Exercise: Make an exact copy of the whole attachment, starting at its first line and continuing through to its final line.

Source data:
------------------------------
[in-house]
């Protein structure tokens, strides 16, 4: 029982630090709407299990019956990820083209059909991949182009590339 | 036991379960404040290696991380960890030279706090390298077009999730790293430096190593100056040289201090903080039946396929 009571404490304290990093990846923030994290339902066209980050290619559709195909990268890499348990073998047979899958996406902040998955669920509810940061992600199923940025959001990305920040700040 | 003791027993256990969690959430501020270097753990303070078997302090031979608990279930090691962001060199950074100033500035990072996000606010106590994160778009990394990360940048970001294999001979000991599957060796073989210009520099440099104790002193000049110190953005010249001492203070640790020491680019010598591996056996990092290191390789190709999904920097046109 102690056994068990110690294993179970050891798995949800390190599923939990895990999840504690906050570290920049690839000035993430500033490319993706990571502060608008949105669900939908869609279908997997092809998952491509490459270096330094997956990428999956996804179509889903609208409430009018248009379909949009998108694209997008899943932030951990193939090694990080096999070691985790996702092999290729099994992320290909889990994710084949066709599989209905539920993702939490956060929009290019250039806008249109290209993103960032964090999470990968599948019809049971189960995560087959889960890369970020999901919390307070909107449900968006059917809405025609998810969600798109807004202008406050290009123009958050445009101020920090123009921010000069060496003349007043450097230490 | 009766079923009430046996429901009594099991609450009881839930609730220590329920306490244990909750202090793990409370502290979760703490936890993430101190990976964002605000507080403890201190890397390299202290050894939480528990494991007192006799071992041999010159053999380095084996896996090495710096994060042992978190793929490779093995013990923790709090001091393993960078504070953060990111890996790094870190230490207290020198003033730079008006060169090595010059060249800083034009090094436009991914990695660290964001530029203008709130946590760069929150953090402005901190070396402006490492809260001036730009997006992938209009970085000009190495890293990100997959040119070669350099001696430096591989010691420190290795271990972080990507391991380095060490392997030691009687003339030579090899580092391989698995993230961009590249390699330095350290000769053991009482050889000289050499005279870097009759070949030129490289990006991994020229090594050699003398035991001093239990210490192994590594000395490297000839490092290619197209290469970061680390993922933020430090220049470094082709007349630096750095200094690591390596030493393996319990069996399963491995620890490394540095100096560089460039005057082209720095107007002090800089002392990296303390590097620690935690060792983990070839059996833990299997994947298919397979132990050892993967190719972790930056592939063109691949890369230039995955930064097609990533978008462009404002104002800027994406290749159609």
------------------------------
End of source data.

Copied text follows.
[in-house]
């Protein structure tokens, strides 16, 4: 029982630090709407299990019956990820083209059909991949182009590339 | 036991379960404040290696991380960890030279706090390298077009999730790293430096190593100056040289201090903080039946396929 009571404490304290990093990846923030994290339902066209980050290619559709195909990268890499348990073998047979899958996406902040998955669920509810940061992600199923940025959001990305920040700040 | 003791027993256990969690959430501020270097753990303070078997302090031979608990279930090691962001060199950074100033500035990072996000606010106590994160778009990394990360940048970001294999001979000991599957060796073989210009520099440099104790002193000049110190953005010249001492203070640790020491680019010598591996056996990092290191390789190709999904920097046109 102690056994068990110690294993179970050891798995949800390190599923939990895990999840504690906050570290920049690839000035993430500033490319993706990571502060608008949105669900939908869609279908997997092809998952491509490459270096330094997956990428999956996804179509889903609208409430009018248009379909949009998108694209997008899943932030951990193939090694990080096999070691985790996702092999290729099994992320290909889990994710084949066709599989209905539920993702939490956060929009290019250039806008249109290209993103960032964090999470990968599948019809049971189960995560087959889960890369970020999901919390307070909107449900968006059917809405025609998810969600798109807004202008406050290009123009958050445009101020920090123009921010000069060496003349007043450097230490 | 009766079923009430046996429901009594099991609450009881839930609730220590329920306490244990909750202090793990409370502290979760703490936890993430101190990976964002605000507080403890201190890397390299202290050894939480528990494991007192006799071992041999010159053999380095084996896996090495710096994060042992978190793929490779093995013990923790709090001091393993960078504070953060990111890996790094870190230490207290020198003033730079008006060169090595010059060249800083034009090094436009991914990695660290964001530029203008709130946590760069929150953090402005901190070396402006490492809260001036730009997006992938209009970085000009190495890293990100997959040119070669350099001696430096591989010691420190290795271990972080990507391991380095060490392997030691009687003339030579090899580092391989698995993230961009590249390699330095350290000769053991009482050889000289050499005279870097009759070949030129490289990006991994020229090594050699003398035991001093239990210490192994590594000395490297000839490092290619197209290469970061680390993922933020430090220049470094082709007349630096750095200094690591390596030493393996319990069996399963491995620890490394540095100096560089460039005057082209720095107007002090800089002392990296303390590097620690935690060792983990070839059996833990299997994947298919397979132990050892993967190719972790930056592939063109691949890369230039995955930064097609990533978008462009404002104002800027994406290749159609």